Simon Rex plays a washed-up porn actor in Sean Baker’s sparkling character study set around the Texan fringes.
Everybody used to want a piece of Mikey Saber, but not so much in 2016. Donald Trump is foaming at the mouth, desperate to convince a fragile country to swear him in as president, while Mikey is sweetly banging on his estranged wife’s front door (well, they’re technically still married) as he returns home to smalltown Texas, tail between his legs and a fire in his belly.
There were probably countless hustlers like Mikey in that place and at that time, but this one comes from the mind of filmmaker Sean Baker, America’s sharpest chronicler of life on the fringes. He spots untapped talent with feverish excitement, and places his stars in a limelight that would be refused to them by mainstream cinema.
Scary Movie star, MTV VJ and one-time adult film actor Simon Rex takes the reins as Mikey, with a mercurial, mile-a-minute performance that switches from candour to malice to arrogance to narcissism to ambition and a little bit of love, and all without breaking a sweat.
Rex is incandescent as Mikey as he shuffles his feet in the dead-end town that shut him out after he abandoned them to make it big as a porn star in LA. He’s back for reasons that aren’t entirely clear, but he needs two things: some cash; and a good lay. What makes the character so delicious is his self-perception, which seesaws constantly between delusion and moments of harsh clarity.
There are so many laughs in Rex’s laser-focused delivery of salesman-type lines about just how many transferrable skills he has gained from being filmed having sex, as well as the deeply uncomfortable puppy-dog schtick he pulls on 17-year-old Donut Hole worker Strawberry (TikTok star Suzanna Son) to get her into bed and make her a star.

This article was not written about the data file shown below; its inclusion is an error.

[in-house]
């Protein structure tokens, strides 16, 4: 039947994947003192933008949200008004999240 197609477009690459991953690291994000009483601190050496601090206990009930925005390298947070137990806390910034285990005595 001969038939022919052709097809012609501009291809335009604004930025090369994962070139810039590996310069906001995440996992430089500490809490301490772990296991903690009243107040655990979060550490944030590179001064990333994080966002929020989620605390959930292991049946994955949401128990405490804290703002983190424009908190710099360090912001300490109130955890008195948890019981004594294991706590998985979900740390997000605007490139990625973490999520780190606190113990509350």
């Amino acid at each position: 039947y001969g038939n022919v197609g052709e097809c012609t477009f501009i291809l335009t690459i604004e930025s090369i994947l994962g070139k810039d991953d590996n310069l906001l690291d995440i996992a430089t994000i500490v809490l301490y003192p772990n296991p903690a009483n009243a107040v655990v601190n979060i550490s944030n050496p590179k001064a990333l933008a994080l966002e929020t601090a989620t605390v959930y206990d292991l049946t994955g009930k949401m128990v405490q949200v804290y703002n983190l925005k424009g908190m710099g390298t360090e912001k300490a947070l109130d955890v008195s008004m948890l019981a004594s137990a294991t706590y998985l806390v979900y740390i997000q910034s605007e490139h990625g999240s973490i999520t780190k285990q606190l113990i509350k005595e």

Baker never loses sight of just how disagreeable Mikey is – his irritating charm is not up for debate, but it is also fundamentally wrong. There’s an empathy for his wife Lexi and her mother Lil (Bree Elrod and Brenda Deiss, both non-actors and wildly entertaining with their searing bullshit detectors) as well as Son as the sickly-sweet pinup type who wants to grow up and get out in the exact same way that Mikey does. And in doing so, she fully harnessing her burgeoning sexuality as a ticking time-bomb that only she knows how to detonate.
These strange relationships are framed with gleeful, ballsy imperfection by Baker, while Drew Daniels’ hyper-saturated cinematography makes Mikey’s ice-blue stare and the acid-green grass of this sleepy town feel like a particularly potent fever dream. Then there’s the crash zooms that turn a waterside quickie into a cataclysmic comedic event.
There’s a wonderfully mischievous quality to the whole thing that can only be the result of fastidious design. Every garish needle drop (best use of NSYNC’s ‘Bye Bye Bye’ this side of the millennium) and smash cut (that’s no interruption,